Michael and Caleb might say it is all God's doing, but how much is their response? You evidence that thinking when you write that repentance has three parts, the third being works of service. I only know of a repentance with TWO parts: 1.) to turn from sins by the Law; 2.) to turn to Christ as one's only rescue from the Law. To add works of service to this is to mix sanctification into justification, which ought never happen, lest these works become those of righteousness. It is then even one's faith becomes the last good work which saves. For this reason I speak so clearly of a Christ that is located and delivered, which is absent from the movie.

This is not to say that repentance is not made evident by the works that follow. Faith alone, yes; but faith is never alone. If one is not daily growing in Christ, then he is rejecting his baptism. He is living outside of his own baptism. There, too, is why a marriage that demonstrates itself as a constant battlefield is one in which both partners need to be drowned again, and resurrected in Christ's resurrection for the good works He has prepared for them.

One can argue that Caleb is left alone "to think things through." OK. There is a hint of Caleb and Catherine trotting off to church. That's good. It would have been better if either one had sought out the ministry of the local pastor and his services. Doesn't Christ have anything to say to marriage? After all, it was He who instituted it, and it is His relationship with His Bride, the Church, after which marriage is patterned.

Dcs. Emily Carder said...

Bruce, we can go ‘round-and-’round trying force each other into a theological agreement, or we can cut to the chase and admit to the point which divides us.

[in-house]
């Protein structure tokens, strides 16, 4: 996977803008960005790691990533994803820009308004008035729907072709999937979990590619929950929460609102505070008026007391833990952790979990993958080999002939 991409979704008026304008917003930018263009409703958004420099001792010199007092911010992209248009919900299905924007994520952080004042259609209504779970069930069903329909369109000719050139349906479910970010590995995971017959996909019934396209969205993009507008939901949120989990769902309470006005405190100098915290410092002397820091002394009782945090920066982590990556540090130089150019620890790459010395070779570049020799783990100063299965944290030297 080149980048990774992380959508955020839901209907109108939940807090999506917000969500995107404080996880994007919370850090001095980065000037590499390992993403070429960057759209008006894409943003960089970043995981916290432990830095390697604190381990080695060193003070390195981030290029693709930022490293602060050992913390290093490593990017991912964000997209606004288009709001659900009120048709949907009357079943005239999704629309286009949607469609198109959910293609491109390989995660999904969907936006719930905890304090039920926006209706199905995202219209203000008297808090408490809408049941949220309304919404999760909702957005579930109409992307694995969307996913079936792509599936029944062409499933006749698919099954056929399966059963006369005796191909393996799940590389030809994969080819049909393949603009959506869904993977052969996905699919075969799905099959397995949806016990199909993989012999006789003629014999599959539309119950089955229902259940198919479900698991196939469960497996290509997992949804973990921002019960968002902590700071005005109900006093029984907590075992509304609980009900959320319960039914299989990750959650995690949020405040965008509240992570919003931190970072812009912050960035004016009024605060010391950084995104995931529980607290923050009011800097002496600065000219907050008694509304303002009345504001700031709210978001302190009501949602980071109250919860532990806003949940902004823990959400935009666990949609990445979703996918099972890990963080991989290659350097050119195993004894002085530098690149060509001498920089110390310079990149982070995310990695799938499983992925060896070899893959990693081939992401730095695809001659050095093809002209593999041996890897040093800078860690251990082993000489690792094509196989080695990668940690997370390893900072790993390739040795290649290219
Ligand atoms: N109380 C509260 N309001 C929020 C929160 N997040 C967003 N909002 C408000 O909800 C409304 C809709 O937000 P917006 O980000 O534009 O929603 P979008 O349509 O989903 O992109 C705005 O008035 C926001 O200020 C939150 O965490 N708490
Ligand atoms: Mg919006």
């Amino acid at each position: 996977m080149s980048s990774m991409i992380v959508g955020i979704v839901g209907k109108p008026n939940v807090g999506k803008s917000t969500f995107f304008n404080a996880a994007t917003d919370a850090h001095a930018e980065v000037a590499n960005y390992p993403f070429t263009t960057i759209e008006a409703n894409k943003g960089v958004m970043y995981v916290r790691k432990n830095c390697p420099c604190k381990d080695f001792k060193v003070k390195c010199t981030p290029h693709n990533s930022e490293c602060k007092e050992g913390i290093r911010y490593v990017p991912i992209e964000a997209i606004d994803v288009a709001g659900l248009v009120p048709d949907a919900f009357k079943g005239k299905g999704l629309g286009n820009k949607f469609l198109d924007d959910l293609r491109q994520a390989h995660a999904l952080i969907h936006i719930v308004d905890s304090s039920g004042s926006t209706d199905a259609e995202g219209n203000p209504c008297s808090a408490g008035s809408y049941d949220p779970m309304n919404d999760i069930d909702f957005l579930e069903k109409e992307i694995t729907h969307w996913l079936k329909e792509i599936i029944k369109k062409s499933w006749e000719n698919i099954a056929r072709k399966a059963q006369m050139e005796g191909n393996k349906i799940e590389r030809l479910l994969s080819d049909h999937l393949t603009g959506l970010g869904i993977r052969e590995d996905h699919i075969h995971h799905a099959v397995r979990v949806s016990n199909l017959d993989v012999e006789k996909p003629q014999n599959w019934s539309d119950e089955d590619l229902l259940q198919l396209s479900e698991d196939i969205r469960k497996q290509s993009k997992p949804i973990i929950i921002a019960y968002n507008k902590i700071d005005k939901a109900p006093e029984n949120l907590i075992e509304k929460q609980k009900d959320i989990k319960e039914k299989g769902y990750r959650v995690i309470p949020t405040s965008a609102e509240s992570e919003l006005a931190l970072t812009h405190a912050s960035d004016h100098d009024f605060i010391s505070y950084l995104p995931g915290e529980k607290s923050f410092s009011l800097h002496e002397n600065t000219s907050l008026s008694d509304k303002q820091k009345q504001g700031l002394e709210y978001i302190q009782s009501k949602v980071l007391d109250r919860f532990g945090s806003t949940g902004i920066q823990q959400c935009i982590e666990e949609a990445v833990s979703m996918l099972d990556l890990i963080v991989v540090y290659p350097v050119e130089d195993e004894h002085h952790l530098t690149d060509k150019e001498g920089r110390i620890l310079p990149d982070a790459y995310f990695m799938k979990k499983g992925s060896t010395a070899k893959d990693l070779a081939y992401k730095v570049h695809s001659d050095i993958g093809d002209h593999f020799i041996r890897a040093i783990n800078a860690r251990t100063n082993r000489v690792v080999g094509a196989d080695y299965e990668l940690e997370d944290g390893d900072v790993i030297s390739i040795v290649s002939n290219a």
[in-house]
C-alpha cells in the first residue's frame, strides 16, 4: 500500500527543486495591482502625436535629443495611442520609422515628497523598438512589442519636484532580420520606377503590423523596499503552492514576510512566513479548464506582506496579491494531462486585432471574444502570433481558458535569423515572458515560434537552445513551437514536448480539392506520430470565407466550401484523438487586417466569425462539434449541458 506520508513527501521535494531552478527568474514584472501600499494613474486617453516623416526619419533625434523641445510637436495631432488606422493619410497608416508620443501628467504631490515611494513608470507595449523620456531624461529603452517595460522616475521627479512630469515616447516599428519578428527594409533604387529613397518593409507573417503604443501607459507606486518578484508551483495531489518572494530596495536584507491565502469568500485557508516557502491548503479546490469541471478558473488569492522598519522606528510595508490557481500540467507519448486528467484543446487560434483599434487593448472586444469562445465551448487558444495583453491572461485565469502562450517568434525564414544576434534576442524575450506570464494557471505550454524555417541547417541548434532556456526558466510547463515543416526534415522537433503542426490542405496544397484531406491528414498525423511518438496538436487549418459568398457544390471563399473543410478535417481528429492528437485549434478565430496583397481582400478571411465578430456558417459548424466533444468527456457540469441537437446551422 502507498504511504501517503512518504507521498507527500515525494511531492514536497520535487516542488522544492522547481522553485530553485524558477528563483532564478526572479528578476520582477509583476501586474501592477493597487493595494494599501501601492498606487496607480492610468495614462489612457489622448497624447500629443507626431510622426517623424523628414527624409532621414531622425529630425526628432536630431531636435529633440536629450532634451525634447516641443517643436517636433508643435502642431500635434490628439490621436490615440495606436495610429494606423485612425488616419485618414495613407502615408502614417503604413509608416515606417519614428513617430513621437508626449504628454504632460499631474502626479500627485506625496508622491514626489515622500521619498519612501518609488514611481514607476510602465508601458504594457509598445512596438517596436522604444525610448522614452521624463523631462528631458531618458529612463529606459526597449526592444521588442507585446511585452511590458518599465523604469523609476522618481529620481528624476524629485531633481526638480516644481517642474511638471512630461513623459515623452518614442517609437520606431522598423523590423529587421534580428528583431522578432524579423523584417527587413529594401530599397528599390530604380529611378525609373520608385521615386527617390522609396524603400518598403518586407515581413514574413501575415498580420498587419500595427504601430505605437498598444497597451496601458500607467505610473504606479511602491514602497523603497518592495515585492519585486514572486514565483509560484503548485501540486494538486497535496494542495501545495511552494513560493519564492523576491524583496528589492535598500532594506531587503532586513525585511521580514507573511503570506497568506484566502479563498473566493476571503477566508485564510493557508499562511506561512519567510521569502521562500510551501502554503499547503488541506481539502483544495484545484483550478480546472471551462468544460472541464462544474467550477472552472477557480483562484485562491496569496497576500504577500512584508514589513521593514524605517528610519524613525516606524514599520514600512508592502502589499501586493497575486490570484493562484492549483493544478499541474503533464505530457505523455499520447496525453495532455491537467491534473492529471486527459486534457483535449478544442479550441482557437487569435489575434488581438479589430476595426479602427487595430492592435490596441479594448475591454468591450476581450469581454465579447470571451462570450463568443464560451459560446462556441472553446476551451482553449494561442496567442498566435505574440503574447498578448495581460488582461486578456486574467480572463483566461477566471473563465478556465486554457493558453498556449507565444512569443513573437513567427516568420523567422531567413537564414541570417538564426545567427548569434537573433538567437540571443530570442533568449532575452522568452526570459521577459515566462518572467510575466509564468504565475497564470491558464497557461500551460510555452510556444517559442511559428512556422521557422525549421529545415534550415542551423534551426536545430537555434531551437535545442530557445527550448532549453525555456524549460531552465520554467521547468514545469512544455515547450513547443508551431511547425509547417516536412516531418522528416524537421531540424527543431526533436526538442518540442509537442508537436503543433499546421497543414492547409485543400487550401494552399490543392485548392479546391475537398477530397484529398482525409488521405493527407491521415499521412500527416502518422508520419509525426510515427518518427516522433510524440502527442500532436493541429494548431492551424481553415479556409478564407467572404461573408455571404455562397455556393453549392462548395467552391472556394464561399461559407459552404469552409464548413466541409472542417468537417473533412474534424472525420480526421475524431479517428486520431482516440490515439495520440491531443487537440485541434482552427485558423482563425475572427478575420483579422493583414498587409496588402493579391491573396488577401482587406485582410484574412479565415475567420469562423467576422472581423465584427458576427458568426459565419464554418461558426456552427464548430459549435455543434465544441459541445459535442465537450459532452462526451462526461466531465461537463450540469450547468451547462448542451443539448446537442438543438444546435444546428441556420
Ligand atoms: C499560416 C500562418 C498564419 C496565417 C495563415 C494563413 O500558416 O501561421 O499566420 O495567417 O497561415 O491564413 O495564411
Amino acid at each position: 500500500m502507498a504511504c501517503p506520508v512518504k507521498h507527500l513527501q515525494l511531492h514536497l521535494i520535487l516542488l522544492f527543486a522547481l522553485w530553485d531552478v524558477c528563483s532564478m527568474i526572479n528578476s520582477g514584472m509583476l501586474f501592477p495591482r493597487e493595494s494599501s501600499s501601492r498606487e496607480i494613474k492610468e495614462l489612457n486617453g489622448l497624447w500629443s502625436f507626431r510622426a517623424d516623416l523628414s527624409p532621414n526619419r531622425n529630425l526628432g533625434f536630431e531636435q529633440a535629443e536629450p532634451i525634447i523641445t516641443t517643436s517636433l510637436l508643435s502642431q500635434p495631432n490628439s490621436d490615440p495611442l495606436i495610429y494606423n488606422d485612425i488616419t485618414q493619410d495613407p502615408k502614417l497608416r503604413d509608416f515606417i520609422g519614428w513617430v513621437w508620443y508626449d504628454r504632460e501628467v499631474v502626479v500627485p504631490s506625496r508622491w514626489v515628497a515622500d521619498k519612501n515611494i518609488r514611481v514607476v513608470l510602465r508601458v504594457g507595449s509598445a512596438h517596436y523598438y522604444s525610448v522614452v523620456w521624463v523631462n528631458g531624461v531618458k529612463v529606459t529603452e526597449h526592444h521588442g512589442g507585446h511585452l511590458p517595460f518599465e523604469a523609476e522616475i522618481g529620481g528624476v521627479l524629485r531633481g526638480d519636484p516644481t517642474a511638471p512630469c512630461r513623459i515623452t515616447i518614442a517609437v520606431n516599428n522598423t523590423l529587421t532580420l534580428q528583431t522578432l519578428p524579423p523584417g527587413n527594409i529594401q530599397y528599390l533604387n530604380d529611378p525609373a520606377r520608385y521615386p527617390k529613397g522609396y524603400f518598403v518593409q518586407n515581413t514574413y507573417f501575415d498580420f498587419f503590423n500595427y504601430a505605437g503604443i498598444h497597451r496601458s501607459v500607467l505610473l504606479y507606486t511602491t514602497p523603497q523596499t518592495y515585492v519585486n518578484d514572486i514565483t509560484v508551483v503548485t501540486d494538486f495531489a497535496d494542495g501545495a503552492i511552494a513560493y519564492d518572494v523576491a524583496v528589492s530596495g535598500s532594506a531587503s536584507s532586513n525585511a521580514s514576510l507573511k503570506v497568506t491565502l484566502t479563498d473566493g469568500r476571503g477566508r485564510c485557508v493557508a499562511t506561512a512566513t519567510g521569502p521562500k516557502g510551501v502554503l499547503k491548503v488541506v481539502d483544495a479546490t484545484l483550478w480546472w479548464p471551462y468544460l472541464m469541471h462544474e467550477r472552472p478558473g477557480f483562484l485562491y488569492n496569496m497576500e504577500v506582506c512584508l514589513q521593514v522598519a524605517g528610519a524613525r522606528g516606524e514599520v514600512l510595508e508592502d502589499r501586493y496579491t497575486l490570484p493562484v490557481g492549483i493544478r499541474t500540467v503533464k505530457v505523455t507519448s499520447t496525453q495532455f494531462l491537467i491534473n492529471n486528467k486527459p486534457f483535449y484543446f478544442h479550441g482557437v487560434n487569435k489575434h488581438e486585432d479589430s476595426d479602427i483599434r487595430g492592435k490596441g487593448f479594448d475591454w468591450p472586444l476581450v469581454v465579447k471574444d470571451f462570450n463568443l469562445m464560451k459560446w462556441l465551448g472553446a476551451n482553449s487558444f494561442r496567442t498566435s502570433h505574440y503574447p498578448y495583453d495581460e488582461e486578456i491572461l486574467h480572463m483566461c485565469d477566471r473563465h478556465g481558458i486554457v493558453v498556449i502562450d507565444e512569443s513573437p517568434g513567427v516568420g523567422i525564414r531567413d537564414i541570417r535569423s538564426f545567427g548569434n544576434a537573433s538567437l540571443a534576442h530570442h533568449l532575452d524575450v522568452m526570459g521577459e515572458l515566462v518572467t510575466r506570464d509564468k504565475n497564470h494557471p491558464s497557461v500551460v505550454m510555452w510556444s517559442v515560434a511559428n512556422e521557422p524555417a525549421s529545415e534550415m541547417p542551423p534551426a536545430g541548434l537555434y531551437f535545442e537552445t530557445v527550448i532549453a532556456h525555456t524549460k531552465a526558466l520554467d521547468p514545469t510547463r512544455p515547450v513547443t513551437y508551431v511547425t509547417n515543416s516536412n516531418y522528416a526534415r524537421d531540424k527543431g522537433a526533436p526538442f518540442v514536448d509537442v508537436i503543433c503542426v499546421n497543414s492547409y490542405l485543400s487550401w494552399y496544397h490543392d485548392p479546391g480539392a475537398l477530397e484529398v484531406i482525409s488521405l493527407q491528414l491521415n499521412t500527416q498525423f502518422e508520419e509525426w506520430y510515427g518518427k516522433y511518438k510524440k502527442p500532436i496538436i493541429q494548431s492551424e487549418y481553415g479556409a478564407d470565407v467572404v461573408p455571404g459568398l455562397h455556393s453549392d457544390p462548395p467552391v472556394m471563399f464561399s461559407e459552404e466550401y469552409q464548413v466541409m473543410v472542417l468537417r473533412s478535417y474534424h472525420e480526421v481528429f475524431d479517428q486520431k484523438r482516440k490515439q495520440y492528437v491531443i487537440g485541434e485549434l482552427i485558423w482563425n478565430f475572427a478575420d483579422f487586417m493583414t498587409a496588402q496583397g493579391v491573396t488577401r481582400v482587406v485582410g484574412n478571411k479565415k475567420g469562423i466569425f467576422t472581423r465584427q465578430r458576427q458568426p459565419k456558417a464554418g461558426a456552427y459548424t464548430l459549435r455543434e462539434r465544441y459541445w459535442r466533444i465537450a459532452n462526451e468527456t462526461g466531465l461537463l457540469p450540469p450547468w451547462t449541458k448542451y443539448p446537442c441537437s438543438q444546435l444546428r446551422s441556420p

Let me ask you a question: Do you believe that those who are not converted can enter heaven? That there is a place for those who do not confess Christ as their Savior in heaven?

Bruce- 1Peter3:15 said...

Emily- your question is almost insulting..as though I am not a Christian. Unless sinners repent and put their faith, trust & confession in Christ they will spend eternity in hell. The fact is Sherwood church doesnt believe in decision theology and Kirk Cameron doesnt believe in decision theology. They believe as it says in 1Corinthians 12:3b "No one can say that Jesus is Lord accept by the Holy Spirit." Sherwood says this on their website about salvation. "We believe salvation is a free gift of God's grace apart from human works, based solely upon Christ's atoning death, received only through faith in the person and finished work of Jesus Christ on the cross and His resurrection from death -Ephesians 2:8-10; 2 Corinthians 5:21.
If you go to Kirk Cameron's ministry website wayofthemaster.org or living waters.org you will see that His entire evangelist ministry is against "decision theology". Therefore, If the church that produced the movie, and the actors that made the movie don't believe or have any stomach for decision theology; then why are you creating discention in the body of Christ? You don't have to like the film but it sure would be nice if you did your homework. It sure would be nice if stopped trashing the film. Here is my question to you. Do you think we should spend more time talking about theology on your blog or should we spend more time sharing the law and Gospel to unrepentatnt sinners? Every day 155,000 people pass from this life into eternity. Most of those probably end up in hell. We all would be better off making the Lord' last command our first concern by sharing the Gospel in public settings outside the doors of our Lutheran churches and schools. We all make mistakes ..I have made many..the question is what will we do with those mistakes?